After the DSNA meeting in Vancouver, people were wishing to prolong the good energy that goes with a conference and were disappointed that the next one would be in two years. In that spirit, Katherine Martin, Ben Zimmer, Wendi Nichols, Ammon Shea, and I—all who live in and around New York City—created a DSNA-sponsored series on lexicography. The email messages in December were exploratory, getting a sense of what we hoped to accomplish. At a meeting we clarified the mission and named ourselves. The early winner was DSNY—perfect, until Ben or Ammon pointed out that those are the initials of the Department of Sanitation, and lexicographers aren’t really into sanitizing the language anymore anyway. Being from New Jersey and feeling a bit put upon by NY—as people from New Jersey often do—I suggested MetroDS (rejected because Ben pointed out that DS in NYC stands for Department of Sanitation and we are not in the business of cleaning up our language). Then, Ammon clinched it with MetroLex.
The first meeting in January was three days after an epic snowstorm (for NYC) and we still had around 40 people—amazing what we’ll do for lexicography, wine, and pretzels (they were all good). The talks were on works in progress at Google, OUP, and the Endangered Language Project at CUNY—Queens. The papers were short, casual, and exciting. The theme of the first session was aptly named “Language Documentation and Data Wrangling.” Three speakers made brief but provocative and fascinating presentations about ongoing projects: Daniel Kaufman, director of the Language Documentation Lab at Queens College and co-director of the Endangered Language Alliance; Katherine Martin, head of US dictionaries at Oxford University Press; and Slav Petrov, senior staff research scientist in natural language processing and machine learning at Google.
Ben Zimmer, executive editor of Vocabulary.com and language columnist for the Wall Street Journal, moderated. We had a diverse audience: editors, professors, grad students, linguists, lexicographers, and friends. The questions flew, as did the time.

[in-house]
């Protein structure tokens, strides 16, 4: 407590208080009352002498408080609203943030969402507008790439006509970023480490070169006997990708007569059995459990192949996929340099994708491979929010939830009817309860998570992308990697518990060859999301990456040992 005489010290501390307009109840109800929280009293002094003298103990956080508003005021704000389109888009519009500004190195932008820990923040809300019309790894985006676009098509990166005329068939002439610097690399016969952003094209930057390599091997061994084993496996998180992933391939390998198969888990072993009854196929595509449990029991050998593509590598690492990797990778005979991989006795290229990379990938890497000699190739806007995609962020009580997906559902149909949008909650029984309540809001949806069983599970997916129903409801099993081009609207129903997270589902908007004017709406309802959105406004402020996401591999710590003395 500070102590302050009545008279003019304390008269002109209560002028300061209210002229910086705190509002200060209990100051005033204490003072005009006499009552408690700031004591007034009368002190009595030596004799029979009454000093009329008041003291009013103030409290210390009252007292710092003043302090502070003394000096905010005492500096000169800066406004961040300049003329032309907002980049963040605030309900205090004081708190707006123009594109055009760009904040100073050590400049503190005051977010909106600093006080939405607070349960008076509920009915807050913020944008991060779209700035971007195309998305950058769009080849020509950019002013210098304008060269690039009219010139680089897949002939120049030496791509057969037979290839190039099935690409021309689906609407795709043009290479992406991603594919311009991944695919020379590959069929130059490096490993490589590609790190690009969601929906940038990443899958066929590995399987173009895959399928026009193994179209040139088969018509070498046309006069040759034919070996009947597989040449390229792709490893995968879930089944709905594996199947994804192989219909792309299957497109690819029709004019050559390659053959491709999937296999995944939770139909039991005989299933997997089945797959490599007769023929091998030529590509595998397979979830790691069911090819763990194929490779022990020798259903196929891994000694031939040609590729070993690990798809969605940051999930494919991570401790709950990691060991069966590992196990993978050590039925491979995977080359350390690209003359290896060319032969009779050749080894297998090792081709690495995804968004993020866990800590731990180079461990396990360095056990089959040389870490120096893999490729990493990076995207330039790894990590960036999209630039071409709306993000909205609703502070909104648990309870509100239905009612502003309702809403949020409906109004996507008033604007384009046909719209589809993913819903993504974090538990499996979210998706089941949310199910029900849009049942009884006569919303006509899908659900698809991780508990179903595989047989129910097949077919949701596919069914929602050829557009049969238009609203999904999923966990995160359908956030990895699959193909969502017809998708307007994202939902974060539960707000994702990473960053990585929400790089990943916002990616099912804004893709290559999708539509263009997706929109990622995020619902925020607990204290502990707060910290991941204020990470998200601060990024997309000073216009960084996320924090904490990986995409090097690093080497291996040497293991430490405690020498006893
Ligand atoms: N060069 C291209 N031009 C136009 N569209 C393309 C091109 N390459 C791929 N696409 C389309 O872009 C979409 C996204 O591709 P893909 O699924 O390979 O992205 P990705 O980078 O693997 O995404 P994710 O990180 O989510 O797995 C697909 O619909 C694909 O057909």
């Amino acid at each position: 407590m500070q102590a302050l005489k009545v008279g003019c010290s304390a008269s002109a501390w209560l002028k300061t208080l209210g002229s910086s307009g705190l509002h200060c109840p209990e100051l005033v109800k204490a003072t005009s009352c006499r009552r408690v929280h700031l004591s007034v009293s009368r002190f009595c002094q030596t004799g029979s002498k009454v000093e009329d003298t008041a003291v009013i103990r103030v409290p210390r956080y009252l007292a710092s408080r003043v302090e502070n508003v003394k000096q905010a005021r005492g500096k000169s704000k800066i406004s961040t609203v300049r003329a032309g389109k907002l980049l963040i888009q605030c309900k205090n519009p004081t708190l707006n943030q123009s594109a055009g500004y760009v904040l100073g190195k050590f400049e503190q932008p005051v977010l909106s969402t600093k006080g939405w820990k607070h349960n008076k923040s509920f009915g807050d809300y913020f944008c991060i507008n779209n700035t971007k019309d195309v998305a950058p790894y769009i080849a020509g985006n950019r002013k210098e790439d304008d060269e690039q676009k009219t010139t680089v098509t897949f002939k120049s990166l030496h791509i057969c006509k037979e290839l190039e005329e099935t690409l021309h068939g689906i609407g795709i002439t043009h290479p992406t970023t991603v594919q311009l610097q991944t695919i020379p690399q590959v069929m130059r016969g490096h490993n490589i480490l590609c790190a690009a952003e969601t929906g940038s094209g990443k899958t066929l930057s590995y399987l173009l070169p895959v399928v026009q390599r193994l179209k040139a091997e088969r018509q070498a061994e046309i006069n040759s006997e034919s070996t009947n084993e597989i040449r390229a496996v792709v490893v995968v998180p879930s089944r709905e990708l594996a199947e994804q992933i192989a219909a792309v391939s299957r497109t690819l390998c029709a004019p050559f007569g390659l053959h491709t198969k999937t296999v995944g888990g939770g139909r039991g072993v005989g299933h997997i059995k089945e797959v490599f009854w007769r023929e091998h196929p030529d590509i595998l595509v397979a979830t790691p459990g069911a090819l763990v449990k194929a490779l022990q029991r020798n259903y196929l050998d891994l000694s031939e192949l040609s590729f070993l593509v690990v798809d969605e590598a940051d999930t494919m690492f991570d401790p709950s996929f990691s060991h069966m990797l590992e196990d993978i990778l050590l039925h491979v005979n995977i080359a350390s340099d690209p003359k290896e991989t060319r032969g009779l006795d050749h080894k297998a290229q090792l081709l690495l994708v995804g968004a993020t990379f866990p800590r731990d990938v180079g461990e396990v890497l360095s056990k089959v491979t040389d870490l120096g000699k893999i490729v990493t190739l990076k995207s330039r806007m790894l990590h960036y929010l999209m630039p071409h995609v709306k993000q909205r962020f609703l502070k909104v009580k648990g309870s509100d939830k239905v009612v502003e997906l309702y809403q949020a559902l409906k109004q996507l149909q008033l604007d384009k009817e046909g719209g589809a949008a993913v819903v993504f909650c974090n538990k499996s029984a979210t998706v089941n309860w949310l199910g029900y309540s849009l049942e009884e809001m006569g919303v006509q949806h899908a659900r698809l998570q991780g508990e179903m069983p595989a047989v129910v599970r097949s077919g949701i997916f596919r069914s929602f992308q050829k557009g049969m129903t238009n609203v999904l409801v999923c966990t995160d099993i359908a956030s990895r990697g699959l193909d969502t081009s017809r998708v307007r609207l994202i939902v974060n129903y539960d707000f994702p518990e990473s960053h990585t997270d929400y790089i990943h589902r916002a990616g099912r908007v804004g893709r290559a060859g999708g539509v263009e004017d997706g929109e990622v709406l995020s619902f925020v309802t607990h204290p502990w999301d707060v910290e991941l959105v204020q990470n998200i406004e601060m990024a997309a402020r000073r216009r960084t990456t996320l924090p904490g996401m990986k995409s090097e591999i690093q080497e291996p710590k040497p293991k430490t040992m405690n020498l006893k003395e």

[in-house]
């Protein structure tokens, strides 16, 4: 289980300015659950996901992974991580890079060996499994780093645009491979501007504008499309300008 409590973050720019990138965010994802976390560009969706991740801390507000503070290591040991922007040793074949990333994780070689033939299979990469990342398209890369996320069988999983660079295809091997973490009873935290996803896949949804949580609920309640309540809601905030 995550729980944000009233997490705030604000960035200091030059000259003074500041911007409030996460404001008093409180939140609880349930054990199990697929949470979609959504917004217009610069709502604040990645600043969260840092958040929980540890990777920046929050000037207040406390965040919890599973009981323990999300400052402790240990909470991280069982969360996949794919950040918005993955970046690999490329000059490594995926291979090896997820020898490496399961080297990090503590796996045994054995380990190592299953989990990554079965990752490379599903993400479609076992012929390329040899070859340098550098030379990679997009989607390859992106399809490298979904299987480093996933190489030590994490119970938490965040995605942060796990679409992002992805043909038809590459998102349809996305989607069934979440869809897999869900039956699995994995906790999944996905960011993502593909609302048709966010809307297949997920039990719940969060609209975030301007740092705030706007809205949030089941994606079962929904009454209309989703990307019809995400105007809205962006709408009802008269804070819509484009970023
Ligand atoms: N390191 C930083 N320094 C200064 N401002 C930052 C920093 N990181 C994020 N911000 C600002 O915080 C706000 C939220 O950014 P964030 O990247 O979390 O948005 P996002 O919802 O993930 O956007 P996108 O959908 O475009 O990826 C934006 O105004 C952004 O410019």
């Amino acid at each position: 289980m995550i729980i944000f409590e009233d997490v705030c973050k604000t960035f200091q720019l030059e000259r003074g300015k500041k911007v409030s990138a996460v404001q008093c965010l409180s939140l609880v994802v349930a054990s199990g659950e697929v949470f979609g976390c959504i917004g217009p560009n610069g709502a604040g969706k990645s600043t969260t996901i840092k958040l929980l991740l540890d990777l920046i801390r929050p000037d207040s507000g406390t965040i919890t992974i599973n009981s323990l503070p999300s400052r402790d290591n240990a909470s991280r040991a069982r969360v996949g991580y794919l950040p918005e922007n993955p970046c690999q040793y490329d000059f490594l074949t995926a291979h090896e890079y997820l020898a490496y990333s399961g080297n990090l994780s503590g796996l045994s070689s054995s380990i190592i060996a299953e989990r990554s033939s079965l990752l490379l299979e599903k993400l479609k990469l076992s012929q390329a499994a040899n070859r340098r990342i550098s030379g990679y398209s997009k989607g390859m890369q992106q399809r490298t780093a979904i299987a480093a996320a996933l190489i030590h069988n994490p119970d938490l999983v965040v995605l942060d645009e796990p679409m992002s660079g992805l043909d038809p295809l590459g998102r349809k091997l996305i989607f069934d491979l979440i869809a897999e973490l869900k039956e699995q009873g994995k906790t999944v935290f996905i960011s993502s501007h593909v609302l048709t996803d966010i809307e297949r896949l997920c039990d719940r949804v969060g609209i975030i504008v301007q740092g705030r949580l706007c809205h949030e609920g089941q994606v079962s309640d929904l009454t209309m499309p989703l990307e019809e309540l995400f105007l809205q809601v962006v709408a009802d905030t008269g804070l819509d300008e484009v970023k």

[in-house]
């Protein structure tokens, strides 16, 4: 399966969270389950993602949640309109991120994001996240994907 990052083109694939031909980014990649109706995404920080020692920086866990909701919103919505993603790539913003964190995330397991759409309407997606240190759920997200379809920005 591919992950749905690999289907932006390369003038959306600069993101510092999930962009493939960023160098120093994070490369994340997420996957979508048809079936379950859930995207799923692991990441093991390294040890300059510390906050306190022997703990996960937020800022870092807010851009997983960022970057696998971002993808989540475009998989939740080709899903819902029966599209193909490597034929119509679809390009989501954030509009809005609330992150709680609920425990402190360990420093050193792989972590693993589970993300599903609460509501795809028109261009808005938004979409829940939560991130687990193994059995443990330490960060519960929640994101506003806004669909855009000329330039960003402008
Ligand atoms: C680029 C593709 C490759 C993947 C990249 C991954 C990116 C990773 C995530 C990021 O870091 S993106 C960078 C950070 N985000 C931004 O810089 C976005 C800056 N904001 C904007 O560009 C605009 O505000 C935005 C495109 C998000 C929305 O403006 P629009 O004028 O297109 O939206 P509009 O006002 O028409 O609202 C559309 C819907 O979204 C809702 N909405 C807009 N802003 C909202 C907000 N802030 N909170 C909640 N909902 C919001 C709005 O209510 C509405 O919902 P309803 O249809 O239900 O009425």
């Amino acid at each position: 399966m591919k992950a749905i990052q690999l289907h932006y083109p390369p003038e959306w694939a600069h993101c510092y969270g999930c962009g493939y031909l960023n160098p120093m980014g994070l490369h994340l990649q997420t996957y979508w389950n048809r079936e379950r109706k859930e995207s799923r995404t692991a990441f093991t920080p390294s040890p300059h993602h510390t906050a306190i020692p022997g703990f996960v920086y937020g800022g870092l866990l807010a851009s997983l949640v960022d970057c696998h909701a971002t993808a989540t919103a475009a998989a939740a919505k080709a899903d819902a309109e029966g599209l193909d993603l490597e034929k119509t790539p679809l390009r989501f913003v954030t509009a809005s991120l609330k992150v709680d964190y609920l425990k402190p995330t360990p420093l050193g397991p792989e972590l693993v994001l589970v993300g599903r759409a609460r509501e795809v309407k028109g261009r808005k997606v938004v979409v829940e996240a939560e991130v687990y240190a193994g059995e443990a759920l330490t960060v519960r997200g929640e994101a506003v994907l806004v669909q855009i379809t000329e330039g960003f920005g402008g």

On April 11, Oxford University Press again hosted the second MetroLex–sponsored by the DSNA–in their New York offices. The theme was “Language, Lexicography, and the Law,” and we were fortunate to have three distinguished speakers with a wide range of experience in forensic and historical lexicography.
First on the program was Robert A. Leonard, Professor of Linguistics at Hofstra University and a much-sought-after expert witness on language. He spoke (among other things) about educating students in forensic linguistics, their contributions to the field, and his own experience in supporting legal investigations and trials. Next came Lawrence Solan, Professor of Law at Brooklyn Law School and Director of the Center for the Study of Law, Language and Cognition. He spoke (among other things) about the fondness of judges for dictionaries and the complexities of using dictionary definitions as authorities somehow free of historical conditions that could profoundly affect the meaning of words. Fred R. Shapiro, Law Librarian at the Yale University School of Law, spoke (among other things) of the process of establishing historical usage, antedating the OED‘s records of earliest printed uses, the history of the terms for tiddlywinks and baseball, discovering and using new corpora, and the many joys of historical linguistics.